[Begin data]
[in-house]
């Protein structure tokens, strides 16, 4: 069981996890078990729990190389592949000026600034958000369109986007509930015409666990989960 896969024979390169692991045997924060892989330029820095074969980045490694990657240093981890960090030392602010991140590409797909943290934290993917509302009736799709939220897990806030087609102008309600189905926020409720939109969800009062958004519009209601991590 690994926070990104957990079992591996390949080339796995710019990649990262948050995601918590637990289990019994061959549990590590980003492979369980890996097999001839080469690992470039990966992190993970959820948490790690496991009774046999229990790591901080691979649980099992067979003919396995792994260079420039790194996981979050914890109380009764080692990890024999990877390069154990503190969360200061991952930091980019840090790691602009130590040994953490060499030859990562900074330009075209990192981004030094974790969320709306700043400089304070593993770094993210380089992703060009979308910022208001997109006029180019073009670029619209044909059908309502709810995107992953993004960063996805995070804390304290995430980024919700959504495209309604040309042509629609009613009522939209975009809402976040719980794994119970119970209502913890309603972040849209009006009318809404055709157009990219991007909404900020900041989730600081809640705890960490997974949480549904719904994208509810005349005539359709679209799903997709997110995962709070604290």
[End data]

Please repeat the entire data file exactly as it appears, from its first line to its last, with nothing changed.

[in-house]
């Protein structure tokens, strides 16, 4: 069981996890078990729990190389592949000026600034958000369109986007509930015409666990989960 896969024979390169692991045997924060892989330029820095074969980045490694990657240093981890960090030392602010991140590409797909943290934290993917509302009736799709939220897990806030087609102008309600189905926020409720939109969800009062958004519009209601991590 690994926070990104957990079992591996390949080339796995710019990649990262948050995601918590637990289990019994061959549990590590980003492979369980890996097999001839080469690992470039990966992190993970959820948490790690496991009774046999229990790591901080691979649980099992067979003919396995792994260079420039790194996981979050914890109380009764080692990890024999990877390069154990503190969360200061991952930091980019840090790691602009130590040994953490060499030859990562900074330009075209990192981004030094974790969320709306700043400089304070593993770094993210380089992703060009979308910022208001997109006029180019073009670029619209044909059908309502709810995107992953993004960063996805995070804390304290995430980024919700959504495209309604040309042509629609009613009522939209975009809402976040719980794994119970119970209502913890309603972040849209009006009318809404055709157009990219991007909404900020900041989730600081809640705890960490997974949480549904719904994208509810005349005539359709679209799903997709997110995962709070604290």